The importance of exercise

Physical activity and exercise are good for people with all forms of arthritis as it can help to ease some of the symptoms and improve general health.   


A discussion with Prof. George Metsios

Watch our very popular Rheum Zoom from May 2021 including Q&A session and short Exercise video with Ayesha Ahmad on resistance training.

Why should I exercise? 

Physical activity and exercise are good for people with all forms of arthritis as it can help to ease some of the symptoms and improve general health. There is quite a lot of evidence now that exercise can improve muscle strength, function and the ability to do everyday things as well as reduce the risk of cardiovascular disease. 

what happens if i don't exercise

Diagram produced on behalf of people with arthritis. Reproduced with permission; Sue Gurden, Aneurin Bevan Health Board 

New technologies in modern society have led to more sedentary occupations and lifestyles. Unfortunately, many people with inflammatory or rheumatoid arthritis, like the general population, aren’t active enough. People with rheumatoid arthritis might be worried that exercise will make RA and its symptoms, such as pain, worse. This is not the case, and studies evaluating exercise programmes have shown that exercise does not make your arthritis worse. Clinical guidelines recommend that people with rheumatoid arthritis “should [exercise to] improve general fitness and be encouraged to complete regular exercise including exercises for enhancing joint flexibility, muscle strength and managing other functional problems.”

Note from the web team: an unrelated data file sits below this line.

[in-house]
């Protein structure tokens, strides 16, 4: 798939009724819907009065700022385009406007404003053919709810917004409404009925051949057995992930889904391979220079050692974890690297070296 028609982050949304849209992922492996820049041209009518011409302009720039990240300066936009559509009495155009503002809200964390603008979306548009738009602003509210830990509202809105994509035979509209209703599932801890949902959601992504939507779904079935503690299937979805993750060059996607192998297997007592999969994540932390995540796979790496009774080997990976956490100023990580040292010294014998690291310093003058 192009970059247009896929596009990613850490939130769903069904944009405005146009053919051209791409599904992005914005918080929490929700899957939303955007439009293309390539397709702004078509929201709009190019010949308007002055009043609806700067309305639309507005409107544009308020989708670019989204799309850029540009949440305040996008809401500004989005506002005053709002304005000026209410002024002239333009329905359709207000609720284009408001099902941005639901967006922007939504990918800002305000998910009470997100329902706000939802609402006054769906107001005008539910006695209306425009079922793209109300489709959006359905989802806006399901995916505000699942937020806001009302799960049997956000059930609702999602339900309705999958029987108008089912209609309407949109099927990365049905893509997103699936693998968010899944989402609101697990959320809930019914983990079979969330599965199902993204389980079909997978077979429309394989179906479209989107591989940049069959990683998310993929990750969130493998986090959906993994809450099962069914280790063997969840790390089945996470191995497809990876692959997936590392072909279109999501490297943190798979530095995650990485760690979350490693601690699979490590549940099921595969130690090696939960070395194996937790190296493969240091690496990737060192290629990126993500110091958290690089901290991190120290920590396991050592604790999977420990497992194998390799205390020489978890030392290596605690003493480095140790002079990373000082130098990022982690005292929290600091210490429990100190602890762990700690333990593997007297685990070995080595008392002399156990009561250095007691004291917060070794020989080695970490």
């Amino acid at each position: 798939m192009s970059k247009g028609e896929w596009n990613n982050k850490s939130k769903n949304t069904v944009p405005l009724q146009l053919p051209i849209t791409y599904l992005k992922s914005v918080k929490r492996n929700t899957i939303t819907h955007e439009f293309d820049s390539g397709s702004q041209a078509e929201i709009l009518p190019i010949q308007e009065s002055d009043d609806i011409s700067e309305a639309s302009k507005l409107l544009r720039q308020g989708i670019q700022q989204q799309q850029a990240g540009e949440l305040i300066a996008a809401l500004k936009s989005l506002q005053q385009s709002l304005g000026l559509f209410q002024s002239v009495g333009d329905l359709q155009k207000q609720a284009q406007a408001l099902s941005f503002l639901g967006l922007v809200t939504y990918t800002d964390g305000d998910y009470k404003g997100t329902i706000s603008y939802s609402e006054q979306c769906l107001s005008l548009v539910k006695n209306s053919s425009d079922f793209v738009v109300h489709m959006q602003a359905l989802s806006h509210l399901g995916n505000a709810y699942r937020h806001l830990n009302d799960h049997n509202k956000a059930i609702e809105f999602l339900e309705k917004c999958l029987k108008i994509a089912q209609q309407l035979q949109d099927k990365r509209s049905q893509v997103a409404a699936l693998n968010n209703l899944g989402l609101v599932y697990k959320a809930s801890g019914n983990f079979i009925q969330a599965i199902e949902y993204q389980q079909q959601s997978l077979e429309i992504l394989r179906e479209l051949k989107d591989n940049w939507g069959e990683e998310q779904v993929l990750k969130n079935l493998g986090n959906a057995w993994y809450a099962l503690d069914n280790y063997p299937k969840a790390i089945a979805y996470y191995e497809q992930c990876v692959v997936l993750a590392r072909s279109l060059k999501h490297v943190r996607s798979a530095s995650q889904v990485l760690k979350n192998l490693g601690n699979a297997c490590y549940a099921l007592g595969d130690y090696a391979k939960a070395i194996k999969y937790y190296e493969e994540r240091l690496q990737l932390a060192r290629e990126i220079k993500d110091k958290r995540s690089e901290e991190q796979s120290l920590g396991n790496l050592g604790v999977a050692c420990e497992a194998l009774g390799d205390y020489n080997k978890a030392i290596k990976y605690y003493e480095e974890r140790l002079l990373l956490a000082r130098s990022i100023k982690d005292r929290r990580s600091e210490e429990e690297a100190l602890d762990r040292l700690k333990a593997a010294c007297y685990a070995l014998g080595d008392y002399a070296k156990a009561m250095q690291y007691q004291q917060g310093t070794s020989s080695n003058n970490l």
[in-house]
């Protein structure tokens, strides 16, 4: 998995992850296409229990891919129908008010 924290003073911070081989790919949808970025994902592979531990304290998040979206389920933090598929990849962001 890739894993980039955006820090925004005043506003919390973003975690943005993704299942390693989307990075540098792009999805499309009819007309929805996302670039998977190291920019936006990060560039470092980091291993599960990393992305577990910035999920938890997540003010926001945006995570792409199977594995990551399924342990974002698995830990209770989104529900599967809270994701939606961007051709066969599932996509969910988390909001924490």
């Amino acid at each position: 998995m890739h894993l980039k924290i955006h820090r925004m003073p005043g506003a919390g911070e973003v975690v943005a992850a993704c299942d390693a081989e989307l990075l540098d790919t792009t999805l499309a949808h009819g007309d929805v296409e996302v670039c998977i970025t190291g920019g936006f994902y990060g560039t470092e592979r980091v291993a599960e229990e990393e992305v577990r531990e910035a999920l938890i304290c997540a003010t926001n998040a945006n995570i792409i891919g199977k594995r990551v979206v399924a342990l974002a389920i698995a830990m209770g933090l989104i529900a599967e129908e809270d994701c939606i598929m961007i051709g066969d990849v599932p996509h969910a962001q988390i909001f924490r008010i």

Who can help me to become and stay more active and to exercise? 

Healthcare professionals can support people to lead healthier lives. This includes becoming and staying physically active. It is important that you talk to your health professional about activity and exercise. This could be your General Practitioner (GP), specialist nurse practitioner, rheumatologist, physiotherapist or occupational therapist. It is advisable to speak to a healthcare professional before embarking upon specific exercise activities. If you are new to exercise, your practitioner might be able to refer you to a specially trained fitness professional (national exercise referral scheme) to help you gain confidence and establish a routine.